Why Was December 25th Chosen for the Birthday of Christ?
by Kelly McDonald, Jr.
Note: The goal of this article is simply to provide historical research.
There are 364 days in the current calendar used in much of the world (365 on leap years). Of all the days available, why was December 25th chosen as the day to remember the birth of Christ? This is not an illogical question, especially as we consider that the New Testament does not provide any references to an ongoing celebration of His birth (or anyone’s birthday for that matter). References for the birth of Christ are also scarce outside of the initial event when it occurred.
To understand how December 25th became an important day in mainstream Christianity, one must consider that Christianity initially spread within the Greco-Roman world. About 100 years after Christ’s ascension to Heaven, the community of believers were flooded with Greek philosophies and other religions. There were a number of heretical leaders during this time that tried to mix these beliefs with Christianity, including Cerdon, Marcion, Valentinus, Saturninus, Basilides, and so forth. These infamous teachers were so dangerous that volumes of literature were written in the late second century onward to refute their ideas.
Valentinus in particular was known for spreading the belief that true Christians were free to openly participate in Roman celebrations (Irenaeus, Against Heresies, 1:6:3). As time passed this only grew worse. Tertullian, a very influential writer in the early third century, recorded that the majority of Christians he knew engaged in this behavior.
“But, however, the majority (of Christians) have by this time induced the belief in their mind that it is pardonable if at any time they do what the heathen do, for fear ‘that the name be blasphemed’… the Saturnalia and New Year’s and Midwinter’s festivals [Latin: brumae] and Matronalia are frequented – presents come and go – New year’s gifts – games join their noise – banquets join their din! Oh better fidelity of the nations to their own sect, which claims no solemnity of the Christians for itself!” (On Idolatry, ch. 10, 14).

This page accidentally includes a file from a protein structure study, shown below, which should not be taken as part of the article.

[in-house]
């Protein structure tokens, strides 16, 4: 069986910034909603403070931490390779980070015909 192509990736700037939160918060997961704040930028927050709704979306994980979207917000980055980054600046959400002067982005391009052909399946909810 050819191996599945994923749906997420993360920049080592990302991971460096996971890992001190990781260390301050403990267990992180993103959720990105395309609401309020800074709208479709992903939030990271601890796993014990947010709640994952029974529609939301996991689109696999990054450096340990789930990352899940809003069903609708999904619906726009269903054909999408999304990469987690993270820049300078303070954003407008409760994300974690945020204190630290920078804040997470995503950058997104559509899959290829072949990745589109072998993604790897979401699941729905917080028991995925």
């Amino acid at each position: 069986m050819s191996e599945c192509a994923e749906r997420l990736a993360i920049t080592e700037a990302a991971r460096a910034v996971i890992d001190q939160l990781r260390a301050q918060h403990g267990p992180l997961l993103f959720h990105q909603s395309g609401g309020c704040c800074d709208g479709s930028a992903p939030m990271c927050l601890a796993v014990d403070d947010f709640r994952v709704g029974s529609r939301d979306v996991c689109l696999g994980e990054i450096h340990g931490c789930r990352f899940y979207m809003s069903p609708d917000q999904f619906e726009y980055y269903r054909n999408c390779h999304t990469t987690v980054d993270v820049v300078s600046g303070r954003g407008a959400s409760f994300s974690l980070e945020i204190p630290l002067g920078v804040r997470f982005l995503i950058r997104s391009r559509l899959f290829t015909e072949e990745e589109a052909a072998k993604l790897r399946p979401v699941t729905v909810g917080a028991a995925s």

There were certain celebrations mentioned by Tertullian: “Saturnalia, New Year’s and Midwinter’s festivals [Latin: brumae] …” These three celebrations/dates were very important to Romans for centuries. Each of them occurred in the winter. Saturnalia was the time when the god Saturn was celebrated with parties; it was a time to remember when the god dwelt among mankind. The New Year’s celebration was January 1st (at that time). Midwinter festivals, or Brumae in Latin, was a special reference to a specific day in December.
Pliny the Elder, a Roman historian who lived in the first century wrote more about this day: “The year is divided into four periods or seasons, the recurrence of which is indicated by the increase or diminution of the daylight. Immediately after the winter solstice [bruma] the days begin to increase, and by the time of the vernal equinox, or in other words, in ninety days and three hours, the day is equal in length to the night….All these seasons, too, commence at the eighth degree of the signs of the Zodiac. The winter solstice [bruma] begins at the eighth degree of Capricorn, the eighth day before the calends of January…” (Natural History, 18:57, 59).
The bruma or winter solstice was specifically listed as the eighth day before the calends of January. After the Calendar reform of Julius Caesar (which is a greater context of Pliny’s words), this became December 25th. While this is certainly not the astronomical solstice (which is Dec. 21/22), it was the day that the Romans recognized it as the solstice; it was considered the day in which a visible difference in the length of days could be observed from earth. Even as late as the fourth/fifth century the 8th Kalends of January held this significance (see Maurus Servius Honoratus commentary on the Aeneid, book 7, line 720). Other writers considered December 25th to be the day of the new sun or the birthday of the sun (see Censorinus, chapter 21).